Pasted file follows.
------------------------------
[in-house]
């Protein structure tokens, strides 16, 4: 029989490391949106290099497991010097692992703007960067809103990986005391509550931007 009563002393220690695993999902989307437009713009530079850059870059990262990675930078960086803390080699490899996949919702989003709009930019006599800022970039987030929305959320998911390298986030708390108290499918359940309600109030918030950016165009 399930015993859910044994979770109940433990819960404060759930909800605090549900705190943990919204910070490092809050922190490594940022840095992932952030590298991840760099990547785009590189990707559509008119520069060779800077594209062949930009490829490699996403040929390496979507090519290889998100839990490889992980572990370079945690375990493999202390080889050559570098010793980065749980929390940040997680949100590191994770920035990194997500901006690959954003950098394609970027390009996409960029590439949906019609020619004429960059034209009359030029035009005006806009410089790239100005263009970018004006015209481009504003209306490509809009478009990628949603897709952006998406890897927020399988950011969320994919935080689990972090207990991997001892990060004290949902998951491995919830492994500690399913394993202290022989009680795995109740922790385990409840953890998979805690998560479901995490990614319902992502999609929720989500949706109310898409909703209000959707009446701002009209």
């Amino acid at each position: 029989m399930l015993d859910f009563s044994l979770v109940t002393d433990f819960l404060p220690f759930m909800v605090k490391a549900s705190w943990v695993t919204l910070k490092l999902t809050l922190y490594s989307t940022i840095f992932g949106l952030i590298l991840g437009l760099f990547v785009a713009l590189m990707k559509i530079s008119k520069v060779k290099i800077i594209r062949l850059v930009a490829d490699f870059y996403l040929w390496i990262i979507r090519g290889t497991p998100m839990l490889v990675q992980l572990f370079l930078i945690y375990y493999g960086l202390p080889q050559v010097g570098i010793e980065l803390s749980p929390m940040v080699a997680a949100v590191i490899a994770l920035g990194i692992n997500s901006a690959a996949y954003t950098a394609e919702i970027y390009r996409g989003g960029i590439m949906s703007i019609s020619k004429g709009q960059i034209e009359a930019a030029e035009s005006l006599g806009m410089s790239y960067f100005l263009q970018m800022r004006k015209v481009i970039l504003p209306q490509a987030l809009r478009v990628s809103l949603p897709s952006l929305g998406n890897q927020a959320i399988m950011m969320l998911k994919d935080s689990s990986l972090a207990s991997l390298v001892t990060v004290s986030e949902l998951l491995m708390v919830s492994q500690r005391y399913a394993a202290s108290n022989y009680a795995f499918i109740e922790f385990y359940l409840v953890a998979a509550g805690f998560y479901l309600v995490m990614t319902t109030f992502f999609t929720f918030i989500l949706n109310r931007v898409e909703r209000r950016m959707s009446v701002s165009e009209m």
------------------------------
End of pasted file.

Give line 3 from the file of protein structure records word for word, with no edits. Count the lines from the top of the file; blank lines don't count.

């Amino acid at each position: 029989m399930l015993d859910f009563s044994l979770v109940t002393d433990f819960l404060p220690f759930m909800v605090k490391a549900s705190w943990v695993t919204l910070k490092l999902t809050l922190y490594s989307t940022i840095f992932g949106l952030i590298l991840g437009l760099f990547v785009a713009l590189m990707k559509i530079s008119k520069v060779k290099i800077i594209r062949l850059v930009a490829d490699f870059y996403l040929w390496i990262i979507r090519g290889t497991p998100m839990l490889v990675q992980l572990f370079l930078i945690y375990y493999g960086l202390p080889q050559v010097g570098i010793e980065l803390s749980p929390m940040v080699a997680a949100v590191i490899a994770l920035g990194i692992n997500s901006a690959a996949y954003t950098a394609e919702i970027y390009r996409g989003g960029i590439m949906s703007i019609s020619k004429g709009q960059i034209e009359a930019a030029e035009s005006l006599g806009m410089s790239y960067f100005l263009q970018m800022r004006k015209v481009i970039l504003p209306q490509a987030l809009r478009v990628s809103l949603p897709s952006l929305g998406n890897q927020a959320i399988m950011m969320l998911k994919d935080s689990s990986l972090a207990s991997l390298v001892t990060v004290s986030e949902l998951l491995m708390v919830s492994q500690r005391y399913a394993a202290s108290n022989y009680a795995f499918i109740e922790f385990y359940l409840v953890a998979a509550g805690f998560y479901l309600v995490m990614t319902t109030f992502f999609t929720f918030i989500l949706n109310r931007v898409e909703r209000r950016m959707s009446v701002s165009e009209m």